Jim Hines (R):

Stephen Carmody: Actually, I want to focus more on recreational marijuana, since we’ll be voting on that in the fall. Michiganders voting on recreational marijuana this fall. What’s your opinion? Do you think that that should pass? Are you against it? If you’re for it, why? If not, why not?

Jim Hines: So let me start off by saying I support medical marijuana. I have dozens of patients that have gone off all of their regular chronic medications taking medical marijuana. So I support that. I think that there needs to be regulations and further research to know exactly why the CBD component of marijuana seems to work in so many different illnesses and problems, not just chronic back pain and so forth.

Recreational marijuana is a different story. I don’t support recreational marijuana. When it goes to the ballot and if the voters of the state were to approve it, then I would support it. However, I think that it would need to be regulated. We still need the research to know what’s the incidence of lung cancer. When you’re on a heart medication and you’re on recreational marijuana, does that medication need to be adjusted? What’s the proper dose?

There are so many questions that have to be answered with recreational marijuana. In addition, just practically, how do you keep it away from minors? How do you deal with school bus drivers on marijuana? They should be clean of marijuana, or police officers that stop someone that is driving erratically and they test positive for marijuana, how do you deal with that and how do you keep that from happening? So there’s a lot of regulation issues that have to be discussed.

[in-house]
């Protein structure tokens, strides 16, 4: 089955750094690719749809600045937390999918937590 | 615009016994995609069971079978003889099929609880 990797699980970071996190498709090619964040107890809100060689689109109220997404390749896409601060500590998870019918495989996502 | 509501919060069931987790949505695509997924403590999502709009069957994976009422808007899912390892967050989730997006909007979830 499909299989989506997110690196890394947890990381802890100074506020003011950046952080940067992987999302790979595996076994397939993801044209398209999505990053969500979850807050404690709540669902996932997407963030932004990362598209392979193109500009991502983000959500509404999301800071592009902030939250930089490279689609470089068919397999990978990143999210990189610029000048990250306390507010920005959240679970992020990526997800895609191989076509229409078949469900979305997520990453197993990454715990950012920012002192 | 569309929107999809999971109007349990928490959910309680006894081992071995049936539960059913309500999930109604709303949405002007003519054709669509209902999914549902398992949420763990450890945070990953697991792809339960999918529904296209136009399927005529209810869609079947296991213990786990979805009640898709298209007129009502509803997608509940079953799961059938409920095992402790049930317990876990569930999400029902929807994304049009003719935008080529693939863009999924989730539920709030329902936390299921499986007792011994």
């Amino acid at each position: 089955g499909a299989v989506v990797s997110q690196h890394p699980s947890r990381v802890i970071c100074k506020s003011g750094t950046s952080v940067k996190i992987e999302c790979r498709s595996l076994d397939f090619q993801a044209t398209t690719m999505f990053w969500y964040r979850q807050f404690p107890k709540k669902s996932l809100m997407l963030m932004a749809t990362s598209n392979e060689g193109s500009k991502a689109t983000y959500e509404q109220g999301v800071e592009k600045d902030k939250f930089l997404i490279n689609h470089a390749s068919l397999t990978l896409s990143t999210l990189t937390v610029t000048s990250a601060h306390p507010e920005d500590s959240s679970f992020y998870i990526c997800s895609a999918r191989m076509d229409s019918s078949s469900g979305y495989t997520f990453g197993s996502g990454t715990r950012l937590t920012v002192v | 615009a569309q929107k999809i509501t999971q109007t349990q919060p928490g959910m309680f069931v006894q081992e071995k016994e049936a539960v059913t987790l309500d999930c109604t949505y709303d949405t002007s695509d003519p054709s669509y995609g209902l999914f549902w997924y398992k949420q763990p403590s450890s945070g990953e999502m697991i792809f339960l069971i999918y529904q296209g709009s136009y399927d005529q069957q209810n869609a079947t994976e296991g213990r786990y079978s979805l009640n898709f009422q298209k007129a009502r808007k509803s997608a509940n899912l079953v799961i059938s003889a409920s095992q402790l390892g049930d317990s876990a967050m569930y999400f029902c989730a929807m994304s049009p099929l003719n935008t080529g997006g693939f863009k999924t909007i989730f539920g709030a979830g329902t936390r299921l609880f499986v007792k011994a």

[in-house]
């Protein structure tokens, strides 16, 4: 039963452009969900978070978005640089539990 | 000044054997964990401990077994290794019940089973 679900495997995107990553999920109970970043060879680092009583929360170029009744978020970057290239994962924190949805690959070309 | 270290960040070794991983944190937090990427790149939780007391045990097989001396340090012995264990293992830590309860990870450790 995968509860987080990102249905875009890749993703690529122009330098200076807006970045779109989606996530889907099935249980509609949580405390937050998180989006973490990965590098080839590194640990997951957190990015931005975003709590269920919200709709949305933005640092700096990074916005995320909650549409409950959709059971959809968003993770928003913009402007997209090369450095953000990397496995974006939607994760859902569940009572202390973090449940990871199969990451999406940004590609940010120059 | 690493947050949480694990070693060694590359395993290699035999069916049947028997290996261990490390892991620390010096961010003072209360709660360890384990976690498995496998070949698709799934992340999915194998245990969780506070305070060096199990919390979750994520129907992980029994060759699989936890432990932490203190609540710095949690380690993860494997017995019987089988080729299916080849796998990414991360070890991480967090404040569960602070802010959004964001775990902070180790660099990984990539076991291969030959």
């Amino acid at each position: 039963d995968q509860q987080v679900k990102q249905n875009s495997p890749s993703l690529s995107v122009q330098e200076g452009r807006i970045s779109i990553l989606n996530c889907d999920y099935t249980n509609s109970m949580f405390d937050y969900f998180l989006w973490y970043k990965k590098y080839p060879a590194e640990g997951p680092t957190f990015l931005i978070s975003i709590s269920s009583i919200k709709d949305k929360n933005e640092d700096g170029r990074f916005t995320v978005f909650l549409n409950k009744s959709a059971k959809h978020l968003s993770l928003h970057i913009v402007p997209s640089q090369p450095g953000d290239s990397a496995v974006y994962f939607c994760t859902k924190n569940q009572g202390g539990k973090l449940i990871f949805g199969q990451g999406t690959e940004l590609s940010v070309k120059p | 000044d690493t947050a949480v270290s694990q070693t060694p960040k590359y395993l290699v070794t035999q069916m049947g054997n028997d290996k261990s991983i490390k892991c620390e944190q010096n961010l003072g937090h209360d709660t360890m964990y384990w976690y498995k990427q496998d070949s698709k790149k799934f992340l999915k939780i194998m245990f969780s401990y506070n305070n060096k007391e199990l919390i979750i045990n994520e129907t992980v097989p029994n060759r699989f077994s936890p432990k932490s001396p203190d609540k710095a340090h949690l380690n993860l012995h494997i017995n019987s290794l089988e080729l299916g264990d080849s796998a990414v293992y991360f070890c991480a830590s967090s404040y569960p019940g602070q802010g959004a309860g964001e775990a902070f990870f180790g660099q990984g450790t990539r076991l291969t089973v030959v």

Abdul El-Sayed (D):

Stephen Carmody: As you pointed out Michiganders will be voting on legalizing recreational marijuana this fall. What’s your opinion of it not only as a person who will be voting on it but s a physician?

Abdul El Sayed: Yeah. I believe that we need to legalize marijuana. I’ve never smoked marijuana just as a matter of personal choice, but I do believe that there are a lot of reasons why we’ve got to get out and we’ve got to legalize this.

1. It’s a civil rights issue. If you are black in this country you are 3.3 times as likely to be arrested for marijuana possession just by no higher likelihood of use. And it is a big reason why that plus the war on drugs it is a big reason why we have seen a tearing apart of social fabrics in low income African American communities because of the system of laws on the books and the way that we police. It’s not right. We have to upend it.

I intend when legalization happens, I intend to both pardon and to push legislation to expunge records of non-violent offenses for marijuana possession. That’s number one.

2. I’m a doctor. I remember seeing a patient, a 10 year old girl who had a seizure disorder and tried all the medications with all the side effects that came with them and the thing that worked was marijuana. The thing is that we don’t actually know how to use it in what amount, in what delivery mechanism, in what regimen of use because it remains illegal for recreational use. And so we’ve got a responsibility to better understand cannabis as a medication and I don’t believe that happens until we legalize it.

3. There is a lot of money that the state could be making on excise taxes on the back end, $125 million that goes into investing in the things we talked about; schools and roads. We got a responsibility to make sure we can do that.

4. Right now, there is a lot of illegal activity, real illegal activity, dangerous activity that happens because we are pushing marijuana use and sale underground. And all of that goes away when you legalize it.

5. I think I’m on 6. Now, I just don’t believe that marijuana is any more dangerous medically than alcohol and yet we regulate alcohol in a particular way and we regulate marijuana in a different way. And I just believe that we’ve got a double standard and that double standard doesn’t really make sense.